We have some somber news to bring you this morning: Robert Morris, the cryptographer who helped create Unix, has died at the age of 78. Morris began his work on the groundbreaking OS back in 1970 at AT&T's Bell Laboratories, where he played a major role in developing Unix's math library, password structure and encryption functions. His cryptographic exploration continued into the late 1970s, when he began writing a paper on an early encryption tool from Germany. But the paper would never see the light of day, thanks to a request from the NSA, which was concerned about potential security ramifications. Instead, the agency brought Morris on board as a computer security expert in 1986. Much of what he did for Uncle Sam remains classified, though he was involved in internet surveillance projects and cyber warfare -- including what might have been America's first cyberattack in 1991, when the US crippled Saddam Hussein's control capabilities during the first Gulf War. Morris stayed with the NSA until 1994, when he retired to New Hampshire. He's survived by his wife, three children and one, massive digital fingerprint.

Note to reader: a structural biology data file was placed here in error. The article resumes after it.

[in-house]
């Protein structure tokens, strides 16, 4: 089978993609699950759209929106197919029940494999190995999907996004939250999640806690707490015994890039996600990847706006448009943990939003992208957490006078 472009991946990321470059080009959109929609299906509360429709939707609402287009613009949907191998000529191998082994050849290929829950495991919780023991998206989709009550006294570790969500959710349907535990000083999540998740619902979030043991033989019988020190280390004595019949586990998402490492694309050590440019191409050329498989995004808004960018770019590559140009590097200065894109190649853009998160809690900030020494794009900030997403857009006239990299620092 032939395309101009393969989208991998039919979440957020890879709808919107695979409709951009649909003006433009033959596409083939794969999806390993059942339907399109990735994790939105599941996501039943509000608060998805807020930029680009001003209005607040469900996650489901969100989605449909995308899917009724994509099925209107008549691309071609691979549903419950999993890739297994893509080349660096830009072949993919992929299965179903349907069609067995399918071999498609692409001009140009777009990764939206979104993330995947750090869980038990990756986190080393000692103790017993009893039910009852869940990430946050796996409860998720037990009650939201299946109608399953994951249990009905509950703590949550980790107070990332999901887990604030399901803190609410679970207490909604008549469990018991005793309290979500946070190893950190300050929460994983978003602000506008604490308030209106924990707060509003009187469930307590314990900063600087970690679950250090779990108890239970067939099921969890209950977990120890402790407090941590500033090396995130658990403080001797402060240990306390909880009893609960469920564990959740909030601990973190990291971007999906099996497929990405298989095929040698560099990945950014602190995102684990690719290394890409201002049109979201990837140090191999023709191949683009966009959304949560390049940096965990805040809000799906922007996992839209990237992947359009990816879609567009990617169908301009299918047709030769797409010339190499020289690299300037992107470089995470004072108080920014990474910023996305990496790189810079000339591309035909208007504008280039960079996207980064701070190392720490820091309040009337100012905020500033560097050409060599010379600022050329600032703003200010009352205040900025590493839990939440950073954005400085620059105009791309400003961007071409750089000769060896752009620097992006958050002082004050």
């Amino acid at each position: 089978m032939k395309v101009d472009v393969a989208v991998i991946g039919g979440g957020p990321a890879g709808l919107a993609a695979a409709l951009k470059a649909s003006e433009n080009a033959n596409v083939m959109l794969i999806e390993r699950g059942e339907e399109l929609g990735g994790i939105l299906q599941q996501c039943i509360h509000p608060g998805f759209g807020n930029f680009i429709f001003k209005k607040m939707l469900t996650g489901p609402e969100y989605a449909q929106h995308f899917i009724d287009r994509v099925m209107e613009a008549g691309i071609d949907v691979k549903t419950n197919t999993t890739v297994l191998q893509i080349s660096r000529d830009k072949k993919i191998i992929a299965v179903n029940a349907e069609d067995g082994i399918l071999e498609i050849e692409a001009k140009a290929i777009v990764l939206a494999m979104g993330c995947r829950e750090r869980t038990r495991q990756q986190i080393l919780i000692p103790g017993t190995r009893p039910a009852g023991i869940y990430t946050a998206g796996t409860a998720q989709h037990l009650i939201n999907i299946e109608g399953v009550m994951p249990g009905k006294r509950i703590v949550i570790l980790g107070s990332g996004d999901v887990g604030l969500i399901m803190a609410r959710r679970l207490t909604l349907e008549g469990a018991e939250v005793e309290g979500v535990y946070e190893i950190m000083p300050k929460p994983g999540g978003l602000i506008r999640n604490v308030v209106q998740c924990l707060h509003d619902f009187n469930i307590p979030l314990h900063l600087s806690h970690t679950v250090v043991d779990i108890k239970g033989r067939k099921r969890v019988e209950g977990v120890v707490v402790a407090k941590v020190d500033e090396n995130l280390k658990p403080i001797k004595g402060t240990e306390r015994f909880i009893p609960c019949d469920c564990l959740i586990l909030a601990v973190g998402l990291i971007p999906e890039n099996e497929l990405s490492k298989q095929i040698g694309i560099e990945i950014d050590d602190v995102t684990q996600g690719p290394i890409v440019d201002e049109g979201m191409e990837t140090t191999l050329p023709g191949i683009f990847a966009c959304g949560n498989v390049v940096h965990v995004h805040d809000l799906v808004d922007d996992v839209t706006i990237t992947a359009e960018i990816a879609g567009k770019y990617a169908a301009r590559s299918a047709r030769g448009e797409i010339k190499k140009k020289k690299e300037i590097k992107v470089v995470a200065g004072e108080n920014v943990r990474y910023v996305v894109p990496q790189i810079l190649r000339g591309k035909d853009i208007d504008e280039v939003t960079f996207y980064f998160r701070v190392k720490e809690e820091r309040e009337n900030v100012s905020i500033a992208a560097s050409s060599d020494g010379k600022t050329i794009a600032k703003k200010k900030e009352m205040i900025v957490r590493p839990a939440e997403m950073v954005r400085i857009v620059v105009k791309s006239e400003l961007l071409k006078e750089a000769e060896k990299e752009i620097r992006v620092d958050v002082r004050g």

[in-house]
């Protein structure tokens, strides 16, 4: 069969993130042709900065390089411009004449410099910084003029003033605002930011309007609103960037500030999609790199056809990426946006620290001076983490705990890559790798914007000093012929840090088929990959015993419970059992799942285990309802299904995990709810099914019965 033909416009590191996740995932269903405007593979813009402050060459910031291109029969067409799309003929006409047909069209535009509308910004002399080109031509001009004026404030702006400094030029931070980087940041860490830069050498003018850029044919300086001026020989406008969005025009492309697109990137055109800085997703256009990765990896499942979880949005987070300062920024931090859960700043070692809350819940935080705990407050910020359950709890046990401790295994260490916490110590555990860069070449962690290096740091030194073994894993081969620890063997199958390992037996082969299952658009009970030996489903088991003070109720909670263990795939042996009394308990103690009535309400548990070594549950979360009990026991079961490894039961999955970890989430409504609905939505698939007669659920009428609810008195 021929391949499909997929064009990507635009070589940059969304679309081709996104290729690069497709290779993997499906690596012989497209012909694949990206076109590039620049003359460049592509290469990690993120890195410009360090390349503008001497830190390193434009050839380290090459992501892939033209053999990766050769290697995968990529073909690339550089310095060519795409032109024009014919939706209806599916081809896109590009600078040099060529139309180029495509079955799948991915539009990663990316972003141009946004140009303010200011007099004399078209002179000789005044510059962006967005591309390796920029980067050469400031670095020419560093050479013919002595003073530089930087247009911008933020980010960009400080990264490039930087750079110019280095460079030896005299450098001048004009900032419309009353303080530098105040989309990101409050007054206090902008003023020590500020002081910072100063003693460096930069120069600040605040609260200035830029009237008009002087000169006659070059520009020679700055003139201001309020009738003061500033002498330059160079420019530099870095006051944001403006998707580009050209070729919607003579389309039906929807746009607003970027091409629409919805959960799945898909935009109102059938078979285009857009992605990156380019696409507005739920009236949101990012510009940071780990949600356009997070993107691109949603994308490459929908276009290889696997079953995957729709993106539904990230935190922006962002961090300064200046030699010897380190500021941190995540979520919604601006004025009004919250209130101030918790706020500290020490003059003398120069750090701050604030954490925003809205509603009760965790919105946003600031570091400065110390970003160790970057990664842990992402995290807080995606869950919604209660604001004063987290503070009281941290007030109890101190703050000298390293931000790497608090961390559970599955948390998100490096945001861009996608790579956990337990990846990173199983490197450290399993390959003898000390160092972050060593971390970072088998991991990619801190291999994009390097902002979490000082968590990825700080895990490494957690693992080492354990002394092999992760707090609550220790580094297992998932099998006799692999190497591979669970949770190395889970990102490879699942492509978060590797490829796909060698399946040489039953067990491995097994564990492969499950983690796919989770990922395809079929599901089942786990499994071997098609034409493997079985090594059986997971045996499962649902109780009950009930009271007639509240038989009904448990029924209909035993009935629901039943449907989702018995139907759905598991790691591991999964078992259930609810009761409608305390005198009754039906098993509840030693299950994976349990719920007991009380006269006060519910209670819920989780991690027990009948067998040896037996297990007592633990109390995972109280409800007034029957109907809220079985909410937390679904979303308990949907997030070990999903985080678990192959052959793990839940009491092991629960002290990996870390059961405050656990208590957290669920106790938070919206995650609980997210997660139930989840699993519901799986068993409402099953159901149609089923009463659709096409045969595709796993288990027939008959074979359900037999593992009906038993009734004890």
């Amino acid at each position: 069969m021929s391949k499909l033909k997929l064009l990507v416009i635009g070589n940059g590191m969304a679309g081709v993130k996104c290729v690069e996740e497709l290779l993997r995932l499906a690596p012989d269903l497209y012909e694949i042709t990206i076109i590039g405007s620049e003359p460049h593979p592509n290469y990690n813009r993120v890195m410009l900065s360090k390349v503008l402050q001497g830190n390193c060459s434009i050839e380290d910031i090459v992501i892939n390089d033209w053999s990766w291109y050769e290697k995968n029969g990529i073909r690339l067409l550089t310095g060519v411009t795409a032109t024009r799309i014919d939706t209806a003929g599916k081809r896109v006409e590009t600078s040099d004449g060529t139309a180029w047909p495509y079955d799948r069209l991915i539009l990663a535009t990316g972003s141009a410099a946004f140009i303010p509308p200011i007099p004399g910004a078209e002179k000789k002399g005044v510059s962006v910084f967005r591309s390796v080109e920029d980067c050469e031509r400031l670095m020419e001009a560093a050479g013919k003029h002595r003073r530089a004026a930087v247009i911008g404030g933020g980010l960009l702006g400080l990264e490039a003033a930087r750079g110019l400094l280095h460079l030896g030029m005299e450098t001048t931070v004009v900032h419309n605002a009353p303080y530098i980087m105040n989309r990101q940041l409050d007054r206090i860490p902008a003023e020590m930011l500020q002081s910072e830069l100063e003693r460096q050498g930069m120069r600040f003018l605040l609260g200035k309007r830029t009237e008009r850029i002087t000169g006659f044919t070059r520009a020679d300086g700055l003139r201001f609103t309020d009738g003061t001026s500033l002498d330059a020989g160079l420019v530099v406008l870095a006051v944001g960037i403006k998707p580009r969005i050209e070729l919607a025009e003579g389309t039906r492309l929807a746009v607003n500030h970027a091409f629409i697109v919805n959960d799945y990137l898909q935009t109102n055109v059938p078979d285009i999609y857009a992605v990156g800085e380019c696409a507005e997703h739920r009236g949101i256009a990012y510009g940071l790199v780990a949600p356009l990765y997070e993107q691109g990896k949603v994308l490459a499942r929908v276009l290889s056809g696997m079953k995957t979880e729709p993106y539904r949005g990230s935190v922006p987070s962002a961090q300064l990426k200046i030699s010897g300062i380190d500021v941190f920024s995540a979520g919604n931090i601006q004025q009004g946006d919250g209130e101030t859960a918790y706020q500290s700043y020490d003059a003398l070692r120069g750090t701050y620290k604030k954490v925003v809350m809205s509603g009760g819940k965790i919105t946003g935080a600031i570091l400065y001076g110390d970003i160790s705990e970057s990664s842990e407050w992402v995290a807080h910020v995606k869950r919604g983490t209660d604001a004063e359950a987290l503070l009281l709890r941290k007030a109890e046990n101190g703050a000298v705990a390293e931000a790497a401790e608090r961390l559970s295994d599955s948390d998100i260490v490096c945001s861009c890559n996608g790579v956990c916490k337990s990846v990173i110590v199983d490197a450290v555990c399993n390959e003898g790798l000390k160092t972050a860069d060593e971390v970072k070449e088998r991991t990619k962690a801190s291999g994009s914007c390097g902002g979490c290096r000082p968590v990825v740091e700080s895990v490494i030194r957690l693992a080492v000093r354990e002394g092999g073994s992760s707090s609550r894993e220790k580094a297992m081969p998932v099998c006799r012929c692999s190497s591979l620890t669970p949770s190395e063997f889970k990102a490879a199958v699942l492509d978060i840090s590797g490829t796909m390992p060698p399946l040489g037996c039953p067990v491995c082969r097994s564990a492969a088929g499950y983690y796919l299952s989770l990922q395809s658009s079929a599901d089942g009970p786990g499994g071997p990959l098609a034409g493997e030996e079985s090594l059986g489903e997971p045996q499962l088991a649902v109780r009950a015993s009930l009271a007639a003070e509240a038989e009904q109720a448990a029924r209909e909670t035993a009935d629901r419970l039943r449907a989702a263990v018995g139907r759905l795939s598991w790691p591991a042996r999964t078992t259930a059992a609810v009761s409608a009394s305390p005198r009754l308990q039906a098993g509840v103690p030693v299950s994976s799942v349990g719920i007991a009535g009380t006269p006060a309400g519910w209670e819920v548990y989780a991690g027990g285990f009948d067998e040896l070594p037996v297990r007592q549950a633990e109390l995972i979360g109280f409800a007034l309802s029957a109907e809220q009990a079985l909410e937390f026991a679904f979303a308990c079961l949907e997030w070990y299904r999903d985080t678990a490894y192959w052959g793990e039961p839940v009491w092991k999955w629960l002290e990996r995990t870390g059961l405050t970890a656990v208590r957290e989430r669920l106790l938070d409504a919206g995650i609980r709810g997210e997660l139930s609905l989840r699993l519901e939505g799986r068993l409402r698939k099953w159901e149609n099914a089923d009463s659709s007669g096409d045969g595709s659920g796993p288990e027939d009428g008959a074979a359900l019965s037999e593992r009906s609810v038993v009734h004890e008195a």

[Image courtesy of the New York Times]

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Robert Morris, man who helped develop Unix, dies at 78